Appeal dismissed

Eight year sentence for rape upheld by Court of Appeal

Much of the offending was of a “particularly grave nature"

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Eight year sentence for rape upheld by Court of Appeal

A Leitrim man who sexually abused and raped a boy in his community has had his eight year prison sentence upheld by the Court of Appeal yesterday, Tuesday, November 14.

Damien Reilly (40), of Bredagh, Carrigallen, Co. Leitrim, had pleaded guilty at the Central Criminal Court to three counts of sexual assault and five counts of rape. The victim was aged between nine and approximately 14 while Reilly was aged between 17 and 22 at the time which occurred between 1994 and 2000.

He was sentenced to eight years imprisonment by Mr Justice Patrick McCarthy on January 11, 2017.

Reilly lost an appeal against his sentence yesterday with the Court of Appeal holding that, given the circumstances of the case, an eight-year custodial term was within the sentencing judge's discretion.

Counsel for Reilly, Hugh Hartnett SC, told the court that it could be described as an old case but there was a guilty plea at the earliest available opportunity.

Mr Hartnett said the sentencing judge indicated a headline sentence of 12 years and that it was usual to allow one-third or one-quarter off the headline sentence in recognition of a guilty plea.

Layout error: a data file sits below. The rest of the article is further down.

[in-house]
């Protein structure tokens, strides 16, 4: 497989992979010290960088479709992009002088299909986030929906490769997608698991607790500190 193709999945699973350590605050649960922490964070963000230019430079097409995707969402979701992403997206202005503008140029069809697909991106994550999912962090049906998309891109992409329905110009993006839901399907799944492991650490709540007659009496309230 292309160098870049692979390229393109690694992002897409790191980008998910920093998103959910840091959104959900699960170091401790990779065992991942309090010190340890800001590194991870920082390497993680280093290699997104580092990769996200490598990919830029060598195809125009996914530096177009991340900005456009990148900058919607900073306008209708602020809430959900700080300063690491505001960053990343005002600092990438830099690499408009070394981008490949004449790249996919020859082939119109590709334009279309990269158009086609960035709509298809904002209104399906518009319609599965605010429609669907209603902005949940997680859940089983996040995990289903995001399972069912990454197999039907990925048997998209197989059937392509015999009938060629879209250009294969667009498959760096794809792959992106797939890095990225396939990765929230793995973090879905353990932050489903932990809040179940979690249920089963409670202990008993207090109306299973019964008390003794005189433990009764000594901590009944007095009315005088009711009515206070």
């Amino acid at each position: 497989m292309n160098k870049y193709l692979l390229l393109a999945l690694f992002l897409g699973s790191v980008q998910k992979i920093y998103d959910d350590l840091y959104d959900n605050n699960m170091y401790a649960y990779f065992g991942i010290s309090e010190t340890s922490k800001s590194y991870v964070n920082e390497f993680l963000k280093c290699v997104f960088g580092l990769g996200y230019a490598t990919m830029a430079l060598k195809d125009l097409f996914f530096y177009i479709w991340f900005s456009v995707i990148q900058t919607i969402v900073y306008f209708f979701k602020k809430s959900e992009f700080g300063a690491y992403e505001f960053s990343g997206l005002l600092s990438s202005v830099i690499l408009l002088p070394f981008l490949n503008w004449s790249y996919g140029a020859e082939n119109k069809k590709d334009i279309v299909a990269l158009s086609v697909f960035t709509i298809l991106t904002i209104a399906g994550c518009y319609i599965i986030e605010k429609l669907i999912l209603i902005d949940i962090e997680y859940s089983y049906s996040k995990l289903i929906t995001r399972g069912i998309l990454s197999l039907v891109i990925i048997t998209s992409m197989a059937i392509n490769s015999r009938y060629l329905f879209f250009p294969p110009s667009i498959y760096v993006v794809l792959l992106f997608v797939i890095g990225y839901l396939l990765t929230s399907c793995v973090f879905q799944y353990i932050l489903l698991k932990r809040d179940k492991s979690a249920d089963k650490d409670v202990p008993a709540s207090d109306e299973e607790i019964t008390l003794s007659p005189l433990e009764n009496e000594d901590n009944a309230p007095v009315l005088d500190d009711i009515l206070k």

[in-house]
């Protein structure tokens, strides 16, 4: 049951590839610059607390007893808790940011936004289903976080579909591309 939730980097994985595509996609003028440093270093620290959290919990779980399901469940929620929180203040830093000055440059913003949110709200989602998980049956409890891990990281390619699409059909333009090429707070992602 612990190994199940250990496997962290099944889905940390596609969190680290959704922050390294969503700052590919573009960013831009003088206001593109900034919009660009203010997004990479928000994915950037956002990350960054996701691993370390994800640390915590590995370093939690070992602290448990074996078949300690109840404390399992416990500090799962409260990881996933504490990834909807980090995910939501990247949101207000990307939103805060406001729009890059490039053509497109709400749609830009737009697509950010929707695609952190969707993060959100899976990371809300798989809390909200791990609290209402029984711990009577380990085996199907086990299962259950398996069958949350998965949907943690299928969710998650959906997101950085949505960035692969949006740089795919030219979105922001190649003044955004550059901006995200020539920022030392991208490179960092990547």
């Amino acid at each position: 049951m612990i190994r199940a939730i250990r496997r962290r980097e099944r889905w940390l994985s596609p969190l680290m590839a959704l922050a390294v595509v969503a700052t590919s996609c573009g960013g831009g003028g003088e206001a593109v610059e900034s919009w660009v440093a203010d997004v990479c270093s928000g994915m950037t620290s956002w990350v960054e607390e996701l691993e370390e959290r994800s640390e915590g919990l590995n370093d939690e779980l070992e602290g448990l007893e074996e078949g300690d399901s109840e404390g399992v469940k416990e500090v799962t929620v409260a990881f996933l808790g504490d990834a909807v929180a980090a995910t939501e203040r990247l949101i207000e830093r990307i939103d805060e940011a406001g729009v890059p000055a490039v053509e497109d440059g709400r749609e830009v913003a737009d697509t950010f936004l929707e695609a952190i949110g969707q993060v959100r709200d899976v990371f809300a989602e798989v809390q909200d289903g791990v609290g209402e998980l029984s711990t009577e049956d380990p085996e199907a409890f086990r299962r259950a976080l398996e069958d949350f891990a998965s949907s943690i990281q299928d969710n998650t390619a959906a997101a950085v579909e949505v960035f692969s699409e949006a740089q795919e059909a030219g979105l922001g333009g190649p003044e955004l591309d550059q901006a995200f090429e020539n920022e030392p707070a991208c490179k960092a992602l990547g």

He said the sentencing judge made reference to other mitigating factors such as Reilly's omissions while in garda custody, the fact he suffered what was called a “stroke” at the age of seven, that he was “well spoken of”, had contributed to his community and had not been in trouble before or since these offences.

However, the sentencing judge did not seem to take these other mitigating factors into account, Mr Hartnett submitted. He submitted that the sentencing judge started at twelve and took one-third off for the plea which was “clearly appropriate” given the time the guilty plea was entered – at the earliest available opportunity, counsel stressed.

Dismissing the appeal, Mr Justice Alan Mahon said Reilly's lawyers were reading too much or “too little”, as it might be more appropriately termed, into the sentencing judge's remarks.

Mr Justice Mahon said the sentencing judge did not suggest he would discount the sentence by as much as one-third merely for the guilty plea. He had clearly referred to the totality of factors and it was evident that the discount of four years was intended to reflect all mitigating factors.

The Court of Appeal therefore rejected the submission that mitigating factors other than the guilty plea were not calculated into the sentence.

Mr Justice Mahon added that all sexual crimes were serious and a significantly serious aspect of this case was that much of the offending was of a “particularly grave nature” which continued over a long number of years. It was perpetrated on a young child while Reilly was in a position of trust and the sentence had to include a lengthy custodial term, the judge said.

Mr Justice Mahon, who sat with President of the Court of Appeal Mr Justice Seán Ryan and Mr Justice George Birmingham, said the sentence may represent the outer limit of what was appropriate but was within the discretion of the sentencing judge. The appeal was dismissed.